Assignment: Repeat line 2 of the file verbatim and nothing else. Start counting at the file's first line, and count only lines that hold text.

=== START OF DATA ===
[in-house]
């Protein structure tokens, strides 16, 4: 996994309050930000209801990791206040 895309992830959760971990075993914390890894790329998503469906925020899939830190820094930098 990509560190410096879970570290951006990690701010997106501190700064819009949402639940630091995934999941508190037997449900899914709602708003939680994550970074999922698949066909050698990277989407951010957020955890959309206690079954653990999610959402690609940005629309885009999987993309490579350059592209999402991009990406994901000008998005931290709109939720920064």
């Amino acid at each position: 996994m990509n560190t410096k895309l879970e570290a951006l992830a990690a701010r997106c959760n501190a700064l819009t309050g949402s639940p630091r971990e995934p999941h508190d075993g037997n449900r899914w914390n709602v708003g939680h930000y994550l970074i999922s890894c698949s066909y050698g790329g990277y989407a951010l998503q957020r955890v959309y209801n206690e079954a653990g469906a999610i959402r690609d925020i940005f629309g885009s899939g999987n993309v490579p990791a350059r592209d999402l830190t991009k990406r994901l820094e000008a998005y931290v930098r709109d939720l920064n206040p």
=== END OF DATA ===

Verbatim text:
């Protein structure tokens, strides 16, 4: 996994309050930000209801990791206040 895309992830959760971990075993914390890894790329998503469906925020899939830190820094930098 990509560190410096879970570290951006990690701010997106501190700064819009949402639940630091995934999941508190037997449900899914709602708003939680994550970074999922698949066909050698990277989407951010957020955890959309206690079954653990999610959402690609940005629309885009999987993309490579350059592209999402991009990406994901000008998005931290709109939720920064």